Will ya just retire already? No, but I’ll sue for age discrimination.

Back in August, I blogged about a case where a federal court held that an employer inquiring about an employee’s retirement plans, alone, does not discriminate on the basis of age. But what about relentlessly browbeating a plaintiff into retiring? Could that be age discrimination? What do you think, Brett? Find out after the jump…

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The case is Franks v. Village of Bolivar. Gary Franks, the former Water and Street Superintendent for the Village of Bolivar, was terminated after 33 years on the job. Franks subsequently sued, claiming that his former boss, Mayor Rebecca Hubble, made several ageist comments to him which suggested that age motivated his firing:

According to Franks, he had several encounters with Mayor Hubble that constitute direct evidence of age discrimination. He states that Hubble had: (1) “repeatedly and relentlessly badgered [him] to retire”; (2) “told [him] on numerous occasions that she was the `ultimate boss’ and could fire him if she desired to do so”; (3) “told [him] that he could go work `on a farm'”; and (4) had “told [him] that she would throw a big party if he would leave his job”. The complaint notes that Franks’ termination occurred within a short temporal proximity to his planned retirement. Franks further alleges that the Mayor “conveyed these messages knowing full well that the [he] was on the verge of retirement.” Franks argues that a reasonable inference of age discrimination can be drawn from these statements and their temporal proximity to his expected retirement.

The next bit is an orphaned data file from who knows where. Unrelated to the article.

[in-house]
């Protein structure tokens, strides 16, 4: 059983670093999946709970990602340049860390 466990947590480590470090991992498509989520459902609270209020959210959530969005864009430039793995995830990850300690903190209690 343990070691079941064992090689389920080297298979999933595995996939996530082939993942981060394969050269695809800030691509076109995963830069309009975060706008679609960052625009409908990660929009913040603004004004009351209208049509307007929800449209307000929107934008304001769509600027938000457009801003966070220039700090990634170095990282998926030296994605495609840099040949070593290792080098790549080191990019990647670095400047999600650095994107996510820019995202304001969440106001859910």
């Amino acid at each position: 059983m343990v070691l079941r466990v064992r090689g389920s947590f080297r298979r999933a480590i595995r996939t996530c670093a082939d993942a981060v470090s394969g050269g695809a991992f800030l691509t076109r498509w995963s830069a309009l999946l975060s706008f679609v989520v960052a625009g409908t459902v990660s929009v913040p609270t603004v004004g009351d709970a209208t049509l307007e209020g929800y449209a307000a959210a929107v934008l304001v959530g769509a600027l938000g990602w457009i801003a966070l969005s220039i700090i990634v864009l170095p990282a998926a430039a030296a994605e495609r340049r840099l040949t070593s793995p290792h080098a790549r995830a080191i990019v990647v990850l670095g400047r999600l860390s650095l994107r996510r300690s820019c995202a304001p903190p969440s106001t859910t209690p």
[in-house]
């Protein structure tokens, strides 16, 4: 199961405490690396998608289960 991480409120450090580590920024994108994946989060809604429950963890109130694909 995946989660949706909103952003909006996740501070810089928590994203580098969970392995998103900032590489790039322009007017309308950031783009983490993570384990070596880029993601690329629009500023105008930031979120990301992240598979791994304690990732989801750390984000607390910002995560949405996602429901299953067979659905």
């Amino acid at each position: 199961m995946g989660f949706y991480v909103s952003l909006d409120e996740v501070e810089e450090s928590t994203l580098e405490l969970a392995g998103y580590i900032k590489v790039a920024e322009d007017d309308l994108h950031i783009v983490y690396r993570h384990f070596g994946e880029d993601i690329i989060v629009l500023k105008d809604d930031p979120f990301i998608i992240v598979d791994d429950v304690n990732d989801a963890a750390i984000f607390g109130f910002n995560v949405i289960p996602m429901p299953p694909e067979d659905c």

Mr. Franks alleged enough to convince the court that he may have a tenable age-discrimination claim. In Ohio, direct evidence of discrimination occurs when either the decision-maker or an employee who influenced the decision-maker made discriminatory comments related to the employment action in question.

The Court here found that Mr. Franks had alleged just enough direct evidence of discrimination in his complaint to be able to pursue his claims further. Specifically, it noted that while vague, isolated comments are not evidence of discriminatory intent, repeated inquiries about a plaintiff’s intention to retire could suggest an age-related impetus for his eventual firing. Further, the courts have held that an employer’s statements, can amount to direct evidence of age discrimination if a plaintiff can show that the defendant used the term “retire” as a “proxy for age” to express or accomplish age discrimination.

So, employers, if you would like to know when one of your employees plans to retire, it may be best not to lay it on too thick. Maybe one question, one answer will do the trick. And just make sure that question is not, “Hey geezer, when are you and your old bones gonna go out to pasture?”

One other suggestion. If you like this blog, please take a few seconds and vote for it. No discrimination there.

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